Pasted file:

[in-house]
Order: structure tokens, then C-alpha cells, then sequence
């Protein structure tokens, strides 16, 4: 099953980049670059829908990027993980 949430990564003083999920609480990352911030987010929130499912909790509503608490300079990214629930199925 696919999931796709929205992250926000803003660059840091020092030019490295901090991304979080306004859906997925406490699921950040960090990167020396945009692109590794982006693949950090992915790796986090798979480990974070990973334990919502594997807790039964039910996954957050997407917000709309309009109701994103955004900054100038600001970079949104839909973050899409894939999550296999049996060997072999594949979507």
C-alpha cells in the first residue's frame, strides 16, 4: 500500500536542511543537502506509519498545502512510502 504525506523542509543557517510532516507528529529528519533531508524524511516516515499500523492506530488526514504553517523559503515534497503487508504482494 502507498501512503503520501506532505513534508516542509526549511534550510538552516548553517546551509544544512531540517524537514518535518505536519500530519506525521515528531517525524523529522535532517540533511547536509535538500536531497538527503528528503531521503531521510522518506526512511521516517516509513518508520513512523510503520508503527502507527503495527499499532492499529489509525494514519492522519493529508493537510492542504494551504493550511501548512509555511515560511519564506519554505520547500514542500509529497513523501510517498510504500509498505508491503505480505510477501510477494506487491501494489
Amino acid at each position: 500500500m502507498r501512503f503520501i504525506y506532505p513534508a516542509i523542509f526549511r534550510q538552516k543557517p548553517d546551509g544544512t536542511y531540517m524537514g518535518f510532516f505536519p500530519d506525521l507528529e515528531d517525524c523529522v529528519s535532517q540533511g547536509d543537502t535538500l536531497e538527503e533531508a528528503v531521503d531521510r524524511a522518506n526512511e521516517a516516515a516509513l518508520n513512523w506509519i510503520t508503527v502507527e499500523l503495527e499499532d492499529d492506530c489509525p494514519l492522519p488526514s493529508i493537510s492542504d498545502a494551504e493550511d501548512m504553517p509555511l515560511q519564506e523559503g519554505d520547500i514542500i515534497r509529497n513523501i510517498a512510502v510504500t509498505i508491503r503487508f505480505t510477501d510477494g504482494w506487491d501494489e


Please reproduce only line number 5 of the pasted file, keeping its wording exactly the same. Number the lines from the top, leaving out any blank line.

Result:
Amino acid at each position: 500500500m502507498r501512503f503520501i504525506y506532505p513534508a516542509i523542509f526549511r534550510q538552516k543557517p548553517d546551509g544544512t536542511y531540517m524537514g518535518f510532516f505536519p500530519d506525521l507528529e515528531d517525524c523529522v529528519s535532517q540533511g547536509d543537502t535538500l536531497e538527503e533531508a528528503v531521503d531521510r524524511a522518506n526512511e521516517a516516515a516509513l518508520n513512523w506509519i510503520t508503527v502507527e499500523l503495527e499499532d492499529d492506530c489509525p494514519l492522519p488526514s493529508i493537510s492542504d498545502a494551504e493550511d501548512m504553517p509555511l515560511q519564506e523559503g519554505d520547500i514542500i515534497r509529497n513523501i510517498a512510502v510504500t509498505i508491503r503487508f505480505t510477501d510477494g504482494w506487491d501494489e